A professor employed at a Catholic university in Pennsylvania said on camera that there are merits to the claim that it’s ethical for White people to commit suicide.
“White people should commit suicide as an ethical act,” said a quote in a slide for a presentation hosted by Duquesne University psychology professor Derek Hook.
In the lecture, which was presented to Baltimore-based American Association for Psychoanalysis in Clinical Social Work in June, Hook quoted a South African philosophy professor, Terblanche Delport, who has written about White people committing suicide in South Africa, before further discussing the comments and arguing “there was something ethical in Delport’s statements.”
“The reality [in South Africa] is that most white people spend their whole lives only engaging black people in subservient positions …. My question is then how can a person not be racist if that’s the way they live their lives? The only way then for white people to become part of Africa is to not exist as white people anymore,” Hook says, quoting Delport on a slide in the lecture.
“If the goal is to dismantle white supremacy, and white supremacy is white culture … then the goal has to be to dismantle white culture and ultimately white people themselves. The total integration into Africa by white people will also automatically then mean the death of white people as white as a concept would not exist anymore,” the quote continued.
After reading the quotes, Hook said, “I want to suggest that psychoanalytically we could even make the argument that there was something ethical in Delport’s statements.”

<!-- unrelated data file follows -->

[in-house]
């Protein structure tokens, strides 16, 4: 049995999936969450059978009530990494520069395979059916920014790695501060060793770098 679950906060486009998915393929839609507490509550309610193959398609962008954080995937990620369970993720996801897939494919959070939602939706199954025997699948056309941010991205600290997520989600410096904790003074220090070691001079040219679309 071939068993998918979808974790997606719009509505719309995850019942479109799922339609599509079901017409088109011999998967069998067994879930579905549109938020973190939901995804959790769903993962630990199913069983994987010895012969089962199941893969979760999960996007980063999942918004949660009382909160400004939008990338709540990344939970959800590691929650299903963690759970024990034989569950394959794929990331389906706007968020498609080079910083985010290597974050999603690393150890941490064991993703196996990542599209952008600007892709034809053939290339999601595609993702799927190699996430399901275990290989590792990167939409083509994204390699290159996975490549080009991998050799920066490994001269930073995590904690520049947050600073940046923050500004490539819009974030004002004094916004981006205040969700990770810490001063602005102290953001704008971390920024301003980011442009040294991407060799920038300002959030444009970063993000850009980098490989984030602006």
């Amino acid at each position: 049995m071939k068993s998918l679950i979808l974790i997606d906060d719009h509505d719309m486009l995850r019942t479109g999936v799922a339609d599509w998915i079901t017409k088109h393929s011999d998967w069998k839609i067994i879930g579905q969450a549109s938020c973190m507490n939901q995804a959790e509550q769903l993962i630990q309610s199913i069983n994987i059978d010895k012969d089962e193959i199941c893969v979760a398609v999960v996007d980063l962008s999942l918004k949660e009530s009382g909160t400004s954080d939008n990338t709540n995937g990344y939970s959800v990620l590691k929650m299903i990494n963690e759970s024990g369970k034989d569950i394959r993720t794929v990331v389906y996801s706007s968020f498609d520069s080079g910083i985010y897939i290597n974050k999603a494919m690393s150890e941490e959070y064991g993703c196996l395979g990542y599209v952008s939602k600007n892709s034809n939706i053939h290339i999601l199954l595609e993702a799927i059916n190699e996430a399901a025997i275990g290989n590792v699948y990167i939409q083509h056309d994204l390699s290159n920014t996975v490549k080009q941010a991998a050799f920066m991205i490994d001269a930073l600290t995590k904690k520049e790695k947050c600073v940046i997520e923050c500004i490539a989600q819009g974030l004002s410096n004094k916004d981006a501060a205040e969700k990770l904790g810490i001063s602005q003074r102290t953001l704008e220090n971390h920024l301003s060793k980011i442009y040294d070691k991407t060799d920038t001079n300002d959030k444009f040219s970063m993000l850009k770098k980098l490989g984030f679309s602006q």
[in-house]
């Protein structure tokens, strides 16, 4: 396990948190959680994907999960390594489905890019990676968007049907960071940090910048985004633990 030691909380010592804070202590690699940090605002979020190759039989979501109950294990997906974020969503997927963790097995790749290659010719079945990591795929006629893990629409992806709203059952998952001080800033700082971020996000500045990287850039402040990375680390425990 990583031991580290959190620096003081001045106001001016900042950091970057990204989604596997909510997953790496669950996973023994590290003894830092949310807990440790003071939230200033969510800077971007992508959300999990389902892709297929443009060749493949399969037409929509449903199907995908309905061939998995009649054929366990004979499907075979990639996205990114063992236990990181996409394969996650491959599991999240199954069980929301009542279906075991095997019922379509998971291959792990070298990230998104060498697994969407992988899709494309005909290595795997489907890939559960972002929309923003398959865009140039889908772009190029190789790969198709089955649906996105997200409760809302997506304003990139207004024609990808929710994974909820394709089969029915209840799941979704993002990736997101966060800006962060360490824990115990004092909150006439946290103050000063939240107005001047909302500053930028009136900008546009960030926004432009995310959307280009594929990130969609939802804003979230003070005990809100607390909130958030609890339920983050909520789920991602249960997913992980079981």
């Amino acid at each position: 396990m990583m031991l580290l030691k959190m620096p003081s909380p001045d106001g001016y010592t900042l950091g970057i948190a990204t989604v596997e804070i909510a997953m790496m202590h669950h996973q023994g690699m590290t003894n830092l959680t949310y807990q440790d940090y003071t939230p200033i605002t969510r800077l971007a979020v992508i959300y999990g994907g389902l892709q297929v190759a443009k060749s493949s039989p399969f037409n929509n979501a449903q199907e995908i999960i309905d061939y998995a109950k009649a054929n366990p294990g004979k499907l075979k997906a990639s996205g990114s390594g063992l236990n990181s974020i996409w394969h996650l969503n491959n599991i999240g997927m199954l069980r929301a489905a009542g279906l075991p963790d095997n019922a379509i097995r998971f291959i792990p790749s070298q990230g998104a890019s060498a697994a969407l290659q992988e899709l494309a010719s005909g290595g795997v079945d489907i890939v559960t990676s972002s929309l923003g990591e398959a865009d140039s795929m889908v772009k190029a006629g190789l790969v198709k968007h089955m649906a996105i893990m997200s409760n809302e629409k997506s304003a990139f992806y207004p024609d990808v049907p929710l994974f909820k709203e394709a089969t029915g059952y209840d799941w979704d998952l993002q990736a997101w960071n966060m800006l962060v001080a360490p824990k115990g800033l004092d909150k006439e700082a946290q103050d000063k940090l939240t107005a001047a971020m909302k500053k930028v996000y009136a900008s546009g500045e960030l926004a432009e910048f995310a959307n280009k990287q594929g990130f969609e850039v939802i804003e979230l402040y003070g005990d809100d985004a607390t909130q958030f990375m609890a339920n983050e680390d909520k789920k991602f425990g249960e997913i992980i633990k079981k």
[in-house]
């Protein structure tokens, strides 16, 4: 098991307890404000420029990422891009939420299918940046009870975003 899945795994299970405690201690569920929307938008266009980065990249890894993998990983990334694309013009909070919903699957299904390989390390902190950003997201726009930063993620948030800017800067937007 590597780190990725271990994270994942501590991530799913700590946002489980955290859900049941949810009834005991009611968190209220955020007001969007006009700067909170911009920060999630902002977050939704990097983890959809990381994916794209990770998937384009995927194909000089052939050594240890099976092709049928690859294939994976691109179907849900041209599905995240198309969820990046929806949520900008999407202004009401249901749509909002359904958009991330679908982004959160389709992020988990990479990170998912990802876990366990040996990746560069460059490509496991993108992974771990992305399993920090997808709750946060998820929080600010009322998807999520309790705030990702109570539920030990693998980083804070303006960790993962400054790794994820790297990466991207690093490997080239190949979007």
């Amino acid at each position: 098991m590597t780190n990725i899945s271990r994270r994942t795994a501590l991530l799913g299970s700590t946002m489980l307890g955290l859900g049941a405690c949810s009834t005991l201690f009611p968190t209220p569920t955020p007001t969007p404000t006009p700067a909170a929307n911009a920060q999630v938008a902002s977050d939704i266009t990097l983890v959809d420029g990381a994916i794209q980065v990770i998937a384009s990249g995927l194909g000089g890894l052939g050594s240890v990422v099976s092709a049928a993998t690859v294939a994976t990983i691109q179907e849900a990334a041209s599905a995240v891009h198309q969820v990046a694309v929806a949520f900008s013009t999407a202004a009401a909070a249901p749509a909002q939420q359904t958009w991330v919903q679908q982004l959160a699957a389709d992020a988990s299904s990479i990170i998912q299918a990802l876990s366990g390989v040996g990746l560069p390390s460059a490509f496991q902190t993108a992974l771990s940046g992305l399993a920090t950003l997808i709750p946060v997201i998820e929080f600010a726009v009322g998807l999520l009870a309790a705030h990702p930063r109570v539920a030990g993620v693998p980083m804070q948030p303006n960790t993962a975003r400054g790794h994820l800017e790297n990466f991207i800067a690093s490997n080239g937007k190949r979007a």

Hook added that Delport may have dramatized some of his comments and noted he is a “fighter academic,” but, “nevertheless, I want to make the argument that there is some kind of ethical dimension to his, his provocations.”
“I think that Delport took his White audience to the threshold of a type of symbolic extinction … he took them to a proposed end of whiteness,” Hook said, adding that Delport “offered his White audience the opportunity to” contemplate “the castration of whiteness.”
The clip of the lecture has been viewed hundreds of thousands of times on Twitter, with many reactions being negative. Some critics described Delport’s and Hook’s comments as “pure evil” and “racist,” while others questioned why a Catholic university would employ a professor with such views.
Duquesne University pushed back on the criticisms and claims, telling Fox News, that Hook “did not make a statement advocating anything like what was suggested.”
This is an excerpt from Fox News.
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